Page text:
Ribwort (Plantago lanceolata)

Ribwort, also known as Slánlus both here and in Scotland means "a plant of healing". This valuable herb is found growing along roadsides and on waste ground. Sadly in recent years it is becoming scarce on Dublin roadsides and parks due to spraying with weedkillers. It has a long "ribbed" leaves and stem with a dark brown head on top growing to a height of 18 inches. Children often refer to Ribwort as "Soldiers". In Dublin they played a game in which they knocked the top off each other's Ribwort. It was also called Lus na Saighdúir in Irish, either because of this or its ability to heal wounds. In Co. Longford, children used to play a game with it called 'Fighting Cocks'.

Taken as an infusion, Ribwort is noted for its soothing effects for all kinds of coughs, bronchial and lung infections, asthma, hay fever, urinary and stomach infections, diarrhoea etc.

In the Aran Islands, Ribwort was often used for whitlows by washing and soaking the leaves in hot water and wrapping it around the affected finger to act as a poultice. Also in Co Kerry and Offaly the leaves were crushed or chewed to extract the juices and placed over wounds, sores or skin ulcers.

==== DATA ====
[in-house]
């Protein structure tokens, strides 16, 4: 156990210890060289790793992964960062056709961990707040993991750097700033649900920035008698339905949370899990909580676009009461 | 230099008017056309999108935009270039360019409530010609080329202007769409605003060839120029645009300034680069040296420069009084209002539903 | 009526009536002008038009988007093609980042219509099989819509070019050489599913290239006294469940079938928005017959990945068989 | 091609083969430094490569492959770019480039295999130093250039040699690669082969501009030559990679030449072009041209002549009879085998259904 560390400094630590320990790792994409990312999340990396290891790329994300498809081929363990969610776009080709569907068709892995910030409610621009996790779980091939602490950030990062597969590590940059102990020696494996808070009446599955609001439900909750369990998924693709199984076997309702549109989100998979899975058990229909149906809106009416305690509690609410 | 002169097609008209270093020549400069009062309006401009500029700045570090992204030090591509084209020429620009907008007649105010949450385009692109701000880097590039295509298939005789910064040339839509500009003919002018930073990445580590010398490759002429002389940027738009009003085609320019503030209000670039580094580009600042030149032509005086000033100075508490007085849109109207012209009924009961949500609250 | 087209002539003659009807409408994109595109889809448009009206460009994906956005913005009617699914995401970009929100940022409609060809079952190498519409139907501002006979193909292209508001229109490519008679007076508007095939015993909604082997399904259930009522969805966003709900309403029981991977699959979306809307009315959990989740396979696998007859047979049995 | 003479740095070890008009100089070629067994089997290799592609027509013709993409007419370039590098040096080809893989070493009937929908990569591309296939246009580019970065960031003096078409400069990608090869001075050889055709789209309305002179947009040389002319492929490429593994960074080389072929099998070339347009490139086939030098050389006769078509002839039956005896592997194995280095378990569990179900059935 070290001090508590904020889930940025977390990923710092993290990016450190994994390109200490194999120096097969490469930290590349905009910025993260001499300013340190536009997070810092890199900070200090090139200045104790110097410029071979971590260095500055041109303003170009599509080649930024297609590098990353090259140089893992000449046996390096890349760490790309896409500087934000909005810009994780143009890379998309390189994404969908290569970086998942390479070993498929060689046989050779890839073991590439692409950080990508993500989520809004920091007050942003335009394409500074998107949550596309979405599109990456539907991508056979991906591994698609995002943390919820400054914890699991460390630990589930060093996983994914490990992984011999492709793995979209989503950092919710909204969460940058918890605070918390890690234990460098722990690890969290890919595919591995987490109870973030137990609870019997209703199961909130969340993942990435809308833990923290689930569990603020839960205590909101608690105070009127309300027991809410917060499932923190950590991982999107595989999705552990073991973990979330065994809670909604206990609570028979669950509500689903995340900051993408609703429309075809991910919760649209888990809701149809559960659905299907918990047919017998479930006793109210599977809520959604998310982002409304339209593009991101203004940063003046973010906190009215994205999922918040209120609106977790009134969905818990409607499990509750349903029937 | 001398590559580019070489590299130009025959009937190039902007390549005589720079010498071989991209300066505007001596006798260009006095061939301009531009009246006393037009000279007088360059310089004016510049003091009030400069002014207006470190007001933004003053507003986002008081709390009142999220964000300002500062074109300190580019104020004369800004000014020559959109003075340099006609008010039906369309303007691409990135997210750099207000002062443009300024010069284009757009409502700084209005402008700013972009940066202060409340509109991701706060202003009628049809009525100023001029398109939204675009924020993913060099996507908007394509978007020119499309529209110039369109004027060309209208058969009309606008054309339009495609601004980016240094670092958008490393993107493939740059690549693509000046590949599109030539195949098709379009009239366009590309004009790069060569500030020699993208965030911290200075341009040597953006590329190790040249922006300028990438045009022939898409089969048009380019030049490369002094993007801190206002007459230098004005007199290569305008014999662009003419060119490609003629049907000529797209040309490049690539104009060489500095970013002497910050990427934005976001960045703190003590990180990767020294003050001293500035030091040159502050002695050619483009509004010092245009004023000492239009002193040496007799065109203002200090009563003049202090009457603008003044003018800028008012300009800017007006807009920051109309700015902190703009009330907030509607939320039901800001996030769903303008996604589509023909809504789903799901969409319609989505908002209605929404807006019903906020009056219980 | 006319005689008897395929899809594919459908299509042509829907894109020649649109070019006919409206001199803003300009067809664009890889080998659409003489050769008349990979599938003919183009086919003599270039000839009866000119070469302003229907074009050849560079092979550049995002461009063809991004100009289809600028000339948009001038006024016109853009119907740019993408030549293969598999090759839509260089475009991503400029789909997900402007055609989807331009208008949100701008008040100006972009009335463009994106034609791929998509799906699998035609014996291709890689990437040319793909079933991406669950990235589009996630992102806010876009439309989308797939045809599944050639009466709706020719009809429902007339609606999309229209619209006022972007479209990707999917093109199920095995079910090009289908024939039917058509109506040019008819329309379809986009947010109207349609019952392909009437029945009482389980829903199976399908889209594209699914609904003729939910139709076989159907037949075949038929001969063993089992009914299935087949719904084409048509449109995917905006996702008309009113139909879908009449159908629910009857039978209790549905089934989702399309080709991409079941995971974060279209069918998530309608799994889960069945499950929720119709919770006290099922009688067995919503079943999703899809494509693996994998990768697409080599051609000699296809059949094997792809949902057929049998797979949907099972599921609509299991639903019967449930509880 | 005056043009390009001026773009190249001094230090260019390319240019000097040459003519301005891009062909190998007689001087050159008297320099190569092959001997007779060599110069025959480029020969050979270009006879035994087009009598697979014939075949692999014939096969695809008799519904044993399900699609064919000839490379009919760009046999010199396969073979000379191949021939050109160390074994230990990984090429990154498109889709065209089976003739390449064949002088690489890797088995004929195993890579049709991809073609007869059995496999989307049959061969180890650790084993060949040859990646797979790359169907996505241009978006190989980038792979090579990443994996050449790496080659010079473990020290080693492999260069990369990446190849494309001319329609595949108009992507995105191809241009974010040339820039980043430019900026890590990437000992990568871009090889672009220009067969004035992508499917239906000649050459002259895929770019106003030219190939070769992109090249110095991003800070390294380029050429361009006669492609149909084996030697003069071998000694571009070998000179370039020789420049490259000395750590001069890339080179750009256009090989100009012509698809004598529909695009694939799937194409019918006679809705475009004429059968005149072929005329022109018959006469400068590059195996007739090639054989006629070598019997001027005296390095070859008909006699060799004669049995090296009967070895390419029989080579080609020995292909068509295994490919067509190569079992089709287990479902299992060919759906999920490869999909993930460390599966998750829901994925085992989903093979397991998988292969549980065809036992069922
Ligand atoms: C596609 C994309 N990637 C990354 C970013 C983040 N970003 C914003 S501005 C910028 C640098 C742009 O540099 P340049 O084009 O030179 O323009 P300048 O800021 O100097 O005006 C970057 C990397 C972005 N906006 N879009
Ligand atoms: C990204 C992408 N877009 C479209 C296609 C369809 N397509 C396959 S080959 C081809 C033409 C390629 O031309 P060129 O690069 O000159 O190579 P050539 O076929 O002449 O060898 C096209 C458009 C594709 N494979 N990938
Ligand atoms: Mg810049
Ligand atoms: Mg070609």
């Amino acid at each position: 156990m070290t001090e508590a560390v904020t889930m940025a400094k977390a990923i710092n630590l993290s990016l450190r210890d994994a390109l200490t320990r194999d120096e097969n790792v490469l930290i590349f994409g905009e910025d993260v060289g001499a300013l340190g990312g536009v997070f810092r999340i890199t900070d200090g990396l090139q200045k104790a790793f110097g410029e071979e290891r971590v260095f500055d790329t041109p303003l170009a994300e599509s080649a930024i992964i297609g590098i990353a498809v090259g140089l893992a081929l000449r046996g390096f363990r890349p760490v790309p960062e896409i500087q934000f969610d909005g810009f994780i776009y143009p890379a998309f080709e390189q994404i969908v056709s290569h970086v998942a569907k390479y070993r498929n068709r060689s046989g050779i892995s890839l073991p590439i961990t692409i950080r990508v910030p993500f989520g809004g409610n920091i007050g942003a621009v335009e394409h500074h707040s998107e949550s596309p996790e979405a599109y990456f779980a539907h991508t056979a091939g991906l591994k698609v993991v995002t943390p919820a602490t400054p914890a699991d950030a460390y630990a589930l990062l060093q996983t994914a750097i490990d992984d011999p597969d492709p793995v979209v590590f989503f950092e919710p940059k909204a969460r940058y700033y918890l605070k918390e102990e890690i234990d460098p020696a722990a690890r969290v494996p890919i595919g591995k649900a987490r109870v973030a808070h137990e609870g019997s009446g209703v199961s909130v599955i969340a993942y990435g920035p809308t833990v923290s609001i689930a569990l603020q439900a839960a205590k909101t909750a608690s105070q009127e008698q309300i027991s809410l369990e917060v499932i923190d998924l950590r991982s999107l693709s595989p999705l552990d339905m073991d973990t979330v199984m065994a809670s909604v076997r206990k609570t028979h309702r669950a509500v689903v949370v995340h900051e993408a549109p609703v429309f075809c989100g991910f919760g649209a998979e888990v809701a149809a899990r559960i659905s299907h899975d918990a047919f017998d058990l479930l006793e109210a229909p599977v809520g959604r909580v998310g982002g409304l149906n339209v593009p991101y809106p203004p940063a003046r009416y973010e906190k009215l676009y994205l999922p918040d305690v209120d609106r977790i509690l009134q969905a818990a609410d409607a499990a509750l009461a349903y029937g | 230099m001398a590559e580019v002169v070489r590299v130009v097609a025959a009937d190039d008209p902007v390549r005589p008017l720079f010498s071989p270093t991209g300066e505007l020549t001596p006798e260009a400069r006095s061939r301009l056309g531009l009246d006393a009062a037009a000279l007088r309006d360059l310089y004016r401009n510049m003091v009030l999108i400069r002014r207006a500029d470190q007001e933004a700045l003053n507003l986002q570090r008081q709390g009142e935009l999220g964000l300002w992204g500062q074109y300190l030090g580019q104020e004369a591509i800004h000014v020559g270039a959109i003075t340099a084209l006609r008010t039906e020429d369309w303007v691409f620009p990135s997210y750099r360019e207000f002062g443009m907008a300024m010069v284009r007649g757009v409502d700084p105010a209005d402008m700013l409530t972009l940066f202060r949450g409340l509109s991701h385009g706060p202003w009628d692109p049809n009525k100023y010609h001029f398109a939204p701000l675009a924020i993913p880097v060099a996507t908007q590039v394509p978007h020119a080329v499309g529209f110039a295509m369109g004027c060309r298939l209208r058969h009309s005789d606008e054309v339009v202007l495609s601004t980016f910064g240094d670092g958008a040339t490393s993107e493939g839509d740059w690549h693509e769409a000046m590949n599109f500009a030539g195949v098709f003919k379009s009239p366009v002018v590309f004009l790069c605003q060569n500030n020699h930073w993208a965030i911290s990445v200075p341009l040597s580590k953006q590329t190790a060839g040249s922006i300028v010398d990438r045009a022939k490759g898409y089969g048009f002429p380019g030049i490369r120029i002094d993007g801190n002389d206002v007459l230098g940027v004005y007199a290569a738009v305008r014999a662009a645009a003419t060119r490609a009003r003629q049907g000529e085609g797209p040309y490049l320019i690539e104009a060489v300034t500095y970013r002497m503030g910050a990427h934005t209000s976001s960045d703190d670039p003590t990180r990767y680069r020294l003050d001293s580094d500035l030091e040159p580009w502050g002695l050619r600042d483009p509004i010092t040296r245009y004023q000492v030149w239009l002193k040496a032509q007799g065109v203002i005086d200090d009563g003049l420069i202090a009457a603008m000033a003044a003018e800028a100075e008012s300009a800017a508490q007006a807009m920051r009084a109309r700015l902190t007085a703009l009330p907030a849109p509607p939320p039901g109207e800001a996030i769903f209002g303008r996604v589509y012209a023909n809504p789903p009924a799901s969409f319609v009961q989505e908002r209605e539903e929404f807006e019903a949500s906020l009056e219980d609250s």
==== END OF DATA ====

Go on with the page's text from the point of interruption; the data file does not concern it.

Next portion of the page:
Ribwort can also be used as an ingredient to make a soothing salve. This has good drawing properties for treating sores. It was once considered as effective as Comfrey. In County Mayo it was used for stings and was considered superior to the traditional Dock leaf.

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